Call for Proposals

Canadian Social Studies Special Issue

Echoes of Terror(ism): International Contemplations and Reflections On 9/11

Edited by

Dr. Bretton Varga (University of California, Chico)

Dr. Muna Saleh (Concordia University of Edmonton)

Dr. Cathryn van Kessel (University of Alberta)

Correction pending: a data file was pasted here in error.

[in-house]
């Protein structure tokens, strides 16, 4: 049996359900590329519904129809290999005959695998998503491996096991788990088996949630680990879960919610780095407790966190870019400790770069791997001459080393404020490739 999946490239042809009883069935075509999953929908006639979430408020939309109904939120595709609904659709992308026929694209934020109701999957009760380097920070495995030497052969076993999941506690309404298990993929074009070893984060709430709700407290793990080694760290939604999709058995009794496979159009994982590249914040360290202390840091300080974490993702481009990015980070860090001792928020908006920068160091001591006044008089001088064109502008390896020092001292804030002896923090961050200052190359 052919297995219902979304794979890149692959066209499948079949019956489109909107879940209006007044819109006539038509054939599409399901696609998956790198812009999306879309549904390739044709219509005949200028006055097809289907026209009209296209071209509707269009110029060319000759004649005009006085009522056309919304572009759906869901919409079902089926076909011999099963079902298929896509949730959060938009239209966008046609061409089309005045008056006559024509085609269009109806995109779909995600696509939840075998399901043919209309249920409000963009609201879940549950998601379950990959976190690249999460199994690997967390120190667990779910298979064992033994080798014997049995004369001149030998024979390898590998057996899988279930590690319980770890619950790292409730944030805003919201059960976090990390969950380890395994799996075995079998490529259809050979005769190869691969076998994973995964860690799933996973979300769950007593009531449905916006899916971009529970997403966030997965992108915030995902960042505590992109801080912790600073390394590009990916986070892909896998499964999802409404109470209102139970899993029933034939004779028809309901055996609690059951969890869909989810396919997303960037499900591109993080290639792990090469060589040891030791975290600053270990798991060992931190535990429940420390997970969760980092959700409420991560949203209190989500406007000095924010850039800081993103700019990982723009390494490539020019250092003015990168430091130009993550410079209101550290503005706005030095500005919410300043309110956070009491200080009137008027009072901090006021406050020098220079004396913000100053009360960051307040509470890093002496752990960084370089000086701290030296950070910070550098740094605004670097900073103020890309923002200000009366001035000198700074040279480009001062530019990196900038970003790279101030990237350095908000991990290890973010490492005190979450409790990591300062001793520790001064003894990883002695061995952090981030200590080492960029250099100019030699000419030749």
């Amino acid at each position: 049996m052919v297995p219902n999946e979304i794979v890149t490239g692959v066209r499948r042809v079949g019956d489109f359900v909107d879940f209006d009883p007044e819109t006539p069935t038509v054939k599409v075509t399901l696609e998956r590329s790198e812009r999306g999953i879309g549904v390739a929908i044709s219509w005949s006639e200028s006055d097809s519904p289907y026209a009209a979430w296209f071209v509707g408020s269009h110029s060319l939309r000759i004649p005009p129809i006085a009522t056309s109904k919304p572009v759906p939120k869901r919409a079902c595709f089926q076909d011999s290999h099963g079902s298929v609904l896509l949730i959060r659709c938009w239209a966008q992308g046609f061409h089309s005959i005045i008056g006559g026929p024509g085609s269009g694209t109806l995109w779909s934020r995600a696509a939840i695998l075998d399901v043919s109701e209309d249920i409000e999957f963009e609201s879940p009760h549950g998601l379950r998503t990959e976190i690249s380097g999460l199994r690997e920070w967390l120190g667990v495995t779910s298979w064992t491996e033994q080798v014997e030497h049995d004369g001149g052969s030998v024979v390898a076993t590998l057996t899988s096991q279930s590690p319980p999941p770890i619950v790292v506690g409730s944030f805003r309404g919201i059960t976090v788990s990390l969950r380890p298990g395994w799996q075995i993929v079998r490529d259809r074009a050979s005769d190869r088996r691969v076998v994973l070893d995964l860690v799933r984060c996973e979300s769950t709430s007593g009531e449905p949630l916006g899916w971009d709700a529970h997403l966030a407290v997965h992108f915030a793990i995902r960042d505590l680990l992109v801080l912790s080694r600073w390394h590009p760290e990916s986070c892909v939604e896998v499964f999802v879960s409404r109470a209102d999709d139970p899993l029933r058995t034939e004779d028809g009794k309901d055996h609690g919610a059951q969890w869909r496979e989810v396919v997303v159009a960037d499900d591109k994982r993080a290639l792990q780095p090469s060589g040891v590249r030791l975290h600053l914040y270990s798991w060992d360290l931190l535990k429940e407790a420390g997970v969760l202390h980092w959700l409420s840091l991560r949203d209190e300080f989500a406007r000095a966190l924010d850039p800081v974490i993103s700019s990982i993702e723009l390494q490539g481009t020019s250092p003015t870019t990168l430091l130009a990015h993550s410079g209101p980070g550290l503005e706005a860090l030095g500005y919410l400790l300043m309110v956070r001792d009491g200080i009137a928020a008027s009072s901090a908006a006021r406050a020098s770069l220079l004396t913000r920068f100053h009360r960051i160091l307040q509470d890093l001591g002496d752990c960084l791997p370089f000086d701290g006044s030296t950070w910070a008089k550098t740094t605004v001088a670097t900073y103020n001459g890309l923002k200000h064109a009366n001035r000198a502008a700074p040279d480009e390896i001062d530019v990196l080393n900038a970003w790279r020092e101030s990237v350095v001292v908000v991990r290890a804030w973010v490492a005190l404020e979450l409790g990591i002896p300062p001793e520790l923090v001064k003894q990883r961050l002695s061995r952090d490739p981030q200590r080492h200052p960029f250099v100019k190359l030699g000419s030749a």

On September 11, 2001 the world watched as four commercial airplanes were hijacked and subsequently weaponized. While three of the planes were (calculatingly) flown into the World Trade Center’s north and south towers and Pentagon-the headquarters building of the United States’ headquarters of defense-the fourth plane (e.g., United Airlines Flight 93) crashed into a field 65 miles southeast of Pittsburgh, Pennsylvania due to the (re)actions of passengers attempting to reclaim control of the flight. In total, close to 3,000 people (e.g., both U.S. and foreign civilians, law enforcement agents, fire fighters, government employees) lost their lives and 6,000 others were injured (National Commission on Terrorist Attacks upon the United States, 2004).